Officials in Balkh police department say they have received instruction to investigate the death case of the seven years old girl. Faiz Mohammad Khan, criminal deputy manager at the police department, said that they will collect documents and evidences within 72 hours and will send all documents to the prosecution office for further investigations.

Meanwhile, Khwaja Noor Mohammad Faiz, head of Balkh regional hospital, says that Dr. Sanayee, the physician, had been occupied with another critical patient by the time Zahra took Faeza to hospital.

“The doctors have not committed negligence,” he claimed, saying that Faeza’s death has been caused a drug allergy.

The suspect physician has not been arrested or taken under custody.

Faiz states that police had come to arrest Basheer Sanayee but they did not allow them to arrest the physician as it was a disrespectful move. “We believe the doctor has not committed any crime. We have assigned a team of doctors to assess the case,” he said, noting that their initial investigation suggests it was caused by drug allergy.

Mohammadi says the hospital authorities instructed his wife to bury Faeza’s dead body immediately after she passed away in the ICU unit of the hospital—objecting why they did not send the body to forensic medicine center for postmortem.  

But Faiz says that they will send a dead body to forensic medicine center only upon requests by the security institutions or the family of the dead body. He further states that the family did not ask them to send Faeza’s dead body for postmortem. “If her family wanted, the doctors would have sent the dead body to forensic medicine center,” Faizi said.

Mohammadi says he was on travel on Thursday, September 26—the day his daughter died—but the doctors told his wife, Zahra, that there was no need for postmortem.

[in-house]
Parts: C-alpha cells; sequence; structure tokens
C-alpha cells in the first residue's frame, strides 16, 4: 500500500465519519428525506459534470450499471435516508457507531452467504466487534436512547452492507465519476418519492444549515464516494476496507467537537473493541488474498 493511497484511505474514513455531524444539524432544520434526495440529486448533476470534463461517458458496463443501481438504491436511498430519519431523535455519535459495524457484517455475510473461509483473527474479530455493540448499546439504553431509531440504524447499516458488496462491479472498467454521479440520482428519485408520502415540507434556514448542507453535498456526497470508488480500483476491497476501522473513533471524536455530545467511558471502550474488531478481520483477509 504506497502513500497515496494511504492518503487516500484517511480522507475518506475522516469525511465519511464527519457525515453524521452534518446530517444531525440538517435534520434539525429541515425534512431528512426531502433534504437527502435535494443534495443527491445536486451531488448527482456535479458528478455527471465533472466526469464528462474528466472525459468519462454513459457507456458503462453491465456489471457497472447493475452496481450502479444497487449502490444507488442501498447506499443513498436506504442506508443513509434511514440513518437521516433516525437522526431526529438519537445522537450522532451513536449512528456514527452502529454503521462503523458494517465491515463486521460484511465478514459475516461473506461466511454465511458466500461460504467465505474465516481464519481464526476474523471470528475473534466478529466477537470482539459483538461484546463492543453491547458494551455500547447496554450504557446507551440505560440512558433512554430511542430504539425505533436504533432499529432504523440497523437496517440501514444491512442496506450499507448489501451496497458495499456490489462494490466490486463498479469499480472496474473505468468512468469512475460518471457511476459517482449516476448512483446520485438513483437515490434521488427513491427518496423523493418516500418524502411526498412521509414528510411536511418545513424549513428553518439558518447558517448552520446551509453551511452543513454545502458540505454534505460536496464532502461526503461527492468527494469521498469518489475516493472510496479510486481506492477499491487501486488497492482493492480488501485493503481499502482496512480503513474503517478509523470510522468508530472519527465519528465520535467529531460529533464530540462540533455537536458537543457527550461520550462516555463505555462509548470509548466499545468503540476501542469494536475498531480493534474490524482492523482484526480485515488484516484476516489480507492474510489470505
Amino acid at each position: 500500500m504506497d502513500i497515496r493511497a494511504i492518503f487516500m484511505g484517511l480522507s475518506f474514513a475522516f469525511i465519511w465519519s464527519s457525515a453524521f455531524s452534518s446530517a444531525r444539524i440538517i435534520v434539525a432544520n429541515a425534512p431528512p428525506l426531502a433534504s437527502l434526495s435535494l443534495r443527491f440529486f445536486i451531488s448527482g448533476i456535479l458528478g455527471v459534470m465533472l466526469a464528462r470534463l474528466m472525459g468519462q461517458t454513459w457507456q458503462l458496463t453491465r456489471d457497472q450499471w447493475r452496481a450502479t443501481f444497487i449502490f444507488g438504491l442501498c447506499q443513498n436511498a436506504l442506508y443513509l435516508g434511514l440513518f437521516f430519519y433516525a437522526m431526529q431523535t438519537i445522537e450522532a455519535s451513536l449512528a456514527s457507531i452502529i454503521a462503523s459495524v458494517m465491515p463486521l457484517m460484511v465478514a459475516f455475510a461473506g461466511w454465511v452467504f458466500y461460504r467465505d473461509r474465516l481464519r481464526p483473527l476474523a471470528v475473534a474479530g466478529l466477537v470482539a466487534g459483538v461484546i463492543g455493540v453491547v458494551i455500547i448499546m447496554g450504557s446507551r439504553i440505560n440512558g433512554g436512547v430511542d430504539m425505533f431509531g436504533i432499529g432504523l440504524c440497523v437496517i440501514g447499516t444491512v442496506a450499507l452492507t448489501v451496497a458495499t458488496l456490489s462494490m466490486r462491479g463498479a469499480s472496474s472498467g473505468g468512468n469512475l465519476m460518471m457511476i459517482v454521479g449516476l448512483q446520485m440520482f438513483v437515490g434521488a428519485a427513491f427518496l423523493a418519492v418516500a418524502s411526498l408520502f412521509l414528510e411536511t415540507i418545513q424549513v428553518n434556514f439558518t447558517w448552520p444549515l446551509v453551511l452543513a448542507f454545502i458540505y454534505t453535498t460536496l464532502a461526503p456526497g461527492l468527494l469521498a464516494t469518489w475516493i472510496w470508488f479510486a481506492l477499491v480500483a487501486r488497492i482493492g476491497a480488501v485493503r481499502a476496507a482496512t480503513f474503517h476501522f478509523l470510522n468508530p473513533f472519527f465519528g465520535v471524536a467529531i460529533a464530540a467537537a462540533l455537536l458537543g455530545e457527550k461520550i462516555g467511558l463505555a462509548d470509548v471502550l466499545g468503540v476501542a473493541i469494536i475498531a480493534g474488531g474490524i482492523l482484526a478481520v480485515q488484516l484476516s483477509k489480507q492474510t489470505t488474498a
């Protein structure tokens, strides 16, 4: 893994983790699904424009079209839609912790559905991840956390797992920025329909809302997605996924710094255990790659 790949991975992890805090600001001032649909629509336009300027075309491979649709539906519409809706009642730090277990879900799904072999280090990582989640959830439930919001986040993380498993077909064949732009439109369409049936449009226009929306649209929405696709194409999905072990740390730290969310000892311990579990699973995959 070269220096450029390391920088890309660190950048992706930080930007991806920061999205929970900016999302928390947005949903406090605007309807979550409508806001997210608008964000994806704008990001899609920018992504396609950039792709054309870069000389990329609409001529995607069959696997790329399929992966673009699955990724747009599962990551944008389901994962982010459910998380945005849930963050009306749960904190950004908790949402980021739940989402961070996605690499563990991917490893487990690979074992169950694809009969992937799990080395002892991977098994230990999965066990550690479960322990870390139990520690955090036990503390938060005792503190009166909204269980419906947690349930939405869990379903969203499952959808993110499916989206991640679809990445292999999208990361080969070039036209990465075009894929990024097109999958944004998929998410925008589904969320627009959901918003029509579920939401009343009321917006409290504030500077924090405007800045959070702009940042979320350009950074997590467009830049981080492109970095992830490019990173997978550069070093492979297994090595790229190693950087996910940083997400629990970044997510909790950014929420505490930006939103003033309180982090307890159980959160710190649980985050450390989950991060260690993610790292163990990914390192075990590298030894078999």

After Mohammadi posted the death story of his seven-year-old daughter on his Facebook account, many residents of Balkh, began to share painful stories and sad experiences they had from government hospital in Balkh. They accused the hospital authorities of corruption, mismanagement and abuse of authority.   

Haroon Assadi, a resident of the province, says once he took a patient to the hospital and the doctors prescribed the patient to take medicines even without having examined him.

“Once I got sick and visited Balkh hospital; the physician behaved in inhumane way, this must stop,” says Yousuf Rahmani who was forced to go to private hospital after being neglected by doctors in the government hospital.

“The staffs and doctors of this hospital know nothing about medical ethic and they are just caring about money,” Abdul Qasem Hussaini says. “The hospital administrators should be prosecuted when they are proved incapable of delivering services,” Hussini said.

Mr. Faiz acknowledges that there are a number of shortcomings in the hospital but he complains about lack of facilities. Between 1,500 to 3,000 patients come to receive treatment on daily basis, he notes.

Public health centers in Afghanistan come under attack when a case such as the death of Faeza happens. Public trust in health sector is shrinking and most Afghans who can afford take their patients to the neighboring Pakistan and India for treatment.